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Preventing iron deficiency on a gluten-free diet

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Children and adults with celiac disease are at risk for iron deficiency or iron deficiency anemia (IDA), a particularly severe form of iron deficiency. Iron from food is absorbed mainly in the upper intestines, the same part of the intestines damaged by gluten.

Iron deficiency is the most common nutrient deficiency in the world and children and women of child-bearing age are at highest risk of iron deficiency. Iron deficiency anemia occurs when the body doesn't have enough iron to make healthy red blood cells.

Iron is a part of "hemoglobin," a protein which carries oxygen in blood. It's necessary to transport oxygen to cells, for energy metabolism, normal human growth, reproduction and immune system health.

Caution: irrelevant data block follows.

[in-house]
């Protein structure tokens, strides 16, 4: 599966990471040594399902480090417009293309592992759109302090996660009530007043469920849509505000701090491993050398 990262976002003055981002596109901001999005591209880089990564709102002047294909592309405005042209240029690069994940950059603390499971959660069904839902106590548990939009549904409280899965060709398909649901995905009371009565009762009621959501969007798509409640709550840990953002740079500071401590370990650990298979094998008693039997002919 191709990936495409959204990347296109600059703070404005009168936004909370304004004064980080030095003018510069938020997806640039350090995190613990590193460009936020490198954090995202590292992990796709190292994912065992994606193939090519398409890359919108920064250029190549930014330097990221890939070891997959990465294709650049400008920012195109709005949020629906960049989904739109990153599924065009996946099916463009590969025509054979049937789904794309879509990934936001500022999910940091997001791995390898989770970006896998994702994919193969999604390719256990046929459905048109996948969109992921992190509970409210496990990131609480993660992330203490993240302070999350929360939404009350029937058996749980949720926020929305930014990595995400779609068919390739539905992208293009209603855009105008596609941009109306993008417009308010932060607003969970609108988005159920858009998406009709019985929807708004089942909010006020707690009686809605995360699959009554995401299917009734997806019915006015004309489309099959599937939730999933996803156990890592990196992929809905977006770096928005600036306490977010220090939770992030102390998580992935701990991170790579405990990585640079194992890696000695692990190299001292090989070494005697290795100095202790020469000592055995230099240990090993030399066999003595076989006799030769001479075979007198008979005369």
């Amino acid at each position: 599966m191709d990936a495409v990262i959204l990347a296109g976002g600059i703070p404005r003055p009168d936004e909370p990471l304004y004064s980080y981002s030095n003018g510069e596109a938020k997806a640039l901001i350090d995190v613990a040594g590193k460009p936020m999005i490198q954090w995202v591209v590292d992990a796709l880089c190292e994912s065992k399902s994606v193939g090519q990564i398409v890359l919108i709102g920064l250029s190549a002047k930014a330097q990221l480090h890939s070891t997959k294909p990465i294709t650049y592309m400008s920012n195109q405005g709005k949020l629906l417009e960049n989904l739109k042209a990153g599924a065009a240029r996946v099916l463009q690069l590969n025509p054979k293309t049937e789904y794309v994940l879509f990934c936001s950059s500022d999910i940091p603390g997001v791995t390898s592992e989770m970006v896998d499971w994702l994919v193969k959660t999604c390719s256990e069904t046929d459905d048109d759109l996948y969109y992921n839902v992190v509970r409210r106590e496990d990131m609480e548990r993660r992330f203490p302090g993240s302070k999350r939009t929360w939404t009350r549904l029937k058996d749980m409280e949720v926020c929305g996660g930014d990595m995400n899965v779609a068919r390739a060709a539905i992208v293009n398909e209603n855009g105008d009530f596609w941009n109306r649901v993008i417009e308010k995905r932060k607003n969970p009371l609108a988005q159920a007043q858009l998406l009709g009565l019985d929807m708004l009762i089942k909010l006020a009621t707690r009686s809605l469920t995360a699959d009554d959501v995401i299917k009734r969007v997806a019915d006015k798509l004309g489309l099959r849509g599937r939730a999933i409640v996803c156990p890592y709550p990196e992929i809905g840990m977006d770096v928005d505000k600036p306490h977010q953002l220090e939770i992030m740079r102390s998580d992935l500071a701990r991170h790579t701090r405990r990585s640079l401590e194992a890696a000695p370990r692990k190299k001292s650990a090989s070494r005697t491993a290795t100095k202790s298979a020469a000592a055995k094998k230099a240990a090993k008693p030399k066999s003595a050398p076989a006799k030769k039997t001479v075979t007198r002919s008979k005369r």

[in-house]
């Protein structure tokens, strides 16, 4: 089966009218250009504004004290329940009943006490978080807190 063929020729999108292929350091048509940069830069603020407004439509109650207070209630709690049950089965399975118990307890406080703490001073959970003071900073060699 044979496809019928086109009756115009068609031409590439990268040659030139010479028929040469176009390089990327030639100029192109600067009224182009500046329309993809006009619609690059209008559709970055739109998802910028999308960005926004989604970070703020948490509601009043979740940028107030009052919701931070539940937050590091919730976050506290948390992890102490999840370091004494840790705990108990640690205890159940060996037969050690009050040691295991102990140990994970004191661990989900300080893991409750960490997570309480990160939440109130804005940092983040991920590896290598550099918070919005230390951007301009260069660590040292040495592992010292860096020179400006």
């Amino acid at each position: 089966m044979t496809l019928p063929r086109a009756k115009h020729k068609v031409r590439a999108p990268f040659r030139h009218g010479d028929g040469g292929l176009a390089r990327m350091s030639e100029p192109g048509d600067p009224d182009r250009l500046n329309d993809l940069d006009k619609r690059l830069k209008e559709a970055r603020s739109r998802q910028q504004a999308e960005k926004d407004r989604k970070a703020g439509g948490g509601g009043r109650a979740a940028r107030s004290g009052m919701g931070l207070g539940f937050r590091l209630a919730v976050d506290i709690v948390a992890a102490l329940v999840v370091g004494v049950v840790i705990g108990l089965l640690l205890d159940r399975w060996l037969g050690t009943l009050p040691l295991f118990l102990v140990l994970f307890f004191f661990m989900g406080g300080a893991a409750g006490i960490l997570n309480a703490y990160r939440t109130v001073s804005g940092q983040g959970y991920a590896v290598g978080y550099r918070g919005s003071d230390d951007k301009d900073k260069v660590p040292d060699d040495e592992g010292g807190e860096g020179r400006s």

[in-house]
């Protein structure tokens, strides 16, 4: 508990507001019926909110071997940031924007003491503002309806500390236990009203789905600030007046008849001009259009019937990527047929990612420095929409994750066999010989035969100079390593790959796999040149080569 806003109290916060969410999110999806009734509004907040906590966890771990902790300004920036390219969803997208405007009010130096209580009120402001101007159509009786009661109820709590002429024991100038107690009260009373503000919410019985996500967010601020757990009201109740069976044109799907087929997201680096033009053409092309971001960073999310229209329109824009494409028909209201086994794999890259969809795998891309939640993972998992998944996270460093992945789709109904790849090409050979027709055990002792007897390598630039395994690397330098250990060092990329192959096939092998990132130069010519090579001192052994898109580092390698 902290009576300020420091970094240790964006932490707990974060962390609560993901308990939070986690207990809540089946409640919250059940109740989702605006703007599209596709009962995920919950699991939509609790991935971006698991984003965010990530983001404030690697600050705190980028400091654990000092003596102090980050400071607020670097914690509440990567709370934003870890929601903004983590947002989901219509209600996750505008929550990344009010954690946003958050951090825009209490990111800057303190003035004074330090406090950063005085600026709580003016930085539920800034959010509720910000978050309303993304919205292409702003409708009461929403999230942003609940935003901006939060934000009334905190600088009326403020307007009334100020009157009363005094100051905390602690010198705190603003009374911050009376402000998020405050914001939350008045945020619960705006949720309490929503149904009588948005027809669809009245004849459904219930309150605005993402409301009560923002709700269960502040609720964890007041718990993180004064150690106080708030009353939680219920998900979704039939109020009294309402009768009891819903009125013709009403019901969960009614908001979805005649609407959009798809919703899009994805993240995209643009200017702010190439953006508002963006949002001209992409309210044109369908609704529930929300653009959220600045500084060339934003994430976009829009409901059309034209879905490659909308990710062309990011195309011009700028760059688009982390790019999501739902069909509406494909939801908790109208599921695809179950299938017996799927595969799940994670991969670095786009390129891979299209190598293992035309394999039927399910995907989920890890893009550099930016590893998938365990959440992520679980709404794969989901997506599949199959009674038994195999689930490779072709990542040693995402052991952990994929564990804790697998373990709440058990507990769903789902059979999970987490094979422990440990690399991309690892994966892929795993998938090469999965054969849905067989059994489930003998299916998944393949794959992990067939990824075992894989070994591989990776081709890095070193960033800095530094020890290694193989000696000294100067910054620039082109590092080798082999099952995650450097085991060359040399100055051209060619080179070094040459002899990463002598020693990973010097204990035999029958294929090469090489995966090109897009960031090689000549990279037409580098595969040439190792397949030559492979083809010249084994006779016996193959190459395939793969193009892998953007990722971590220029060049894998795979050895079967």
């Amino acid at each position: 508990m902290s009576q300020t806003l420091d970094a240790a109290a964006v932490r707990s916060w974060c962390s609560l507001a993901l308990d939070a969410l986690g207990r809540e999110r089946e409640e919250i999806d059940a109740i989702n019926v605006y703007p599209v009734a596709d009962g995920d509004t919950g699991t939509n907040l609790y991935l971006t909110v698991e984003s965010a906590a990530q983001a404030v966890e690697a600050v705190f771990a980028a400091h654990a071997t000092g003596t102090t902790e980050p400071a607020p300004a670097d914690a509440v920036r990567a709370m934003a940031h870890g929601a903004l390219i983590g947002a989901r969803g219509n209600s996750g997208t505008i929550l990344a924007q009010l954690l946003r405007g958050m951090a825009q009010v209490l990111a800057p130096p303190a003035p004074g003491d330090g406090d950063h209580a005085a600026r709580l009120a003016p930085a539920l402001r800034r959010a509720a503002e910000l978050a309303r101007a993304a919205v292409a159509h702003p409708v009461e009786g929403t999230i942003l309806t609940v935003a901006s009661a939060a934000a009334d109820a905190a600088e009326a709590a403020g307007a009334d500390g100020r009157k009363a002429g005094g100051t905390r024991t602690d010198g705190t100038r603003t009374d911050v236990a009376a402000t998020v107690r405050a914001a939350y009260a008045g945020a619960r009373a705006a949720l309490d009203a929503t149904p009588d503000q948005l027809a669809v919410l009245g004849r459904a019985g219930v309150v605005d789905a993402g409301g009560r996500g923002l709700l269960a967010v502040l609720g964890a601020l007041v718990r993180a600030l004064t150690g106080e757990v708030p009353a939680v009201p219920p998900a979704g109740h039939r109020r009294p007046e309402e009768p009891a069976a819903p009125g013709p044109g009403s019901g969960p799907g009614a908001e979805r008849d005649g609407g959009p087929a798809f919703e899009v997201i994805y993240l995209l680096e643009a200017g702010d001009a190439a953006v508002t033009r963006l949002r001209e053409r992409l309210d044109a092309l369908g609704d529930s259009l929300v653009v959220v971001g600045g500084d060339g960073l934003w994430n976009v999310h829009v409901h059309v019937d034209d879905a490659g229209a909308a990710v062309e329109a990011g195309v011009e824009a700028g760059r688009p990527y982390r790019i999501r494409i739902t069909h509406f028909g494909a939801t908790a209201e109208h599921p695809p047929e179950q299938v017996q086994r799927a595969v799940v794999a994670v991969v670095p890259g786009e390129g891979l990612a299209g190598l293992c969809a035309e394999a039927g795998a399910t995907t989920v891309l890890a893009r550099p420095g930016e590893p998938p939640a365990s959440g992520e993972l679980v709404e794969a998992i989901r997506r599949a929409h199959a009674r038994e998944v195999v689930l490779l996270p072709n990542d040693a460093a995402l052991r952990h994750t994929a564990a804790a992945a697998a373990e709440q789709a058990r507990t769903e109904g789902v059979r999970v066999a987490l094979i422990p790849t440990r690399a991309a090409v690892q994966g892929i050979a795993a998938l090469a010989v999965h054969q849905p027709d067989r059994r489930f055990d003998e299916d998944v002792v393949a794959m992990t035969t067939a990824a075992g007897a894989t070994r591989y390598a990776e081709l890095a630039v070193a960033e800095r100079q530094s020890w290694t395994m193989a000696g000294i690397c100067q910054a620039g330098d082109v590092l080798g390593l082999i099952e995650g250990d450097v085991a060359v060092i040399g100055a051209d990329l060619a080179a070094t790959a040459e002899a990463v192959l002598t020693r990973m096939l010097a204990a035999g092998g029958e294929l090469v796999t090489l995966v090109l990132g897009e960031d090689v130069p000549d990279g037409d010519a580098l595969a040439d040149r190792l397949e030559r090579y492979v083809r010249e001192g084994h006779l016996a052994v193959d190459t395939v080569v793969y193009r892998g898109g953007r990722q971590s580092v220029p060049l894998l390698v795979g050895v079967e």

Children and adults that are iron deficient suffer from fatigue, risk for chronic infections, weakness, get chilled easily, have a tendency to be pale and have difficulty concentrating which can lead to learning disabilities.

In the United States and in Europe wheat flour is fortified (enriched) with iron to make up for the loss of iron when wheat is refined to flour. But very few gluten-free flours and starches are fortified with iron.

Click here to read the full article including good sources of iron, an the iron content of gluten-free grains and pseudo grains.


Click here for more articles on the management of coeliac disease


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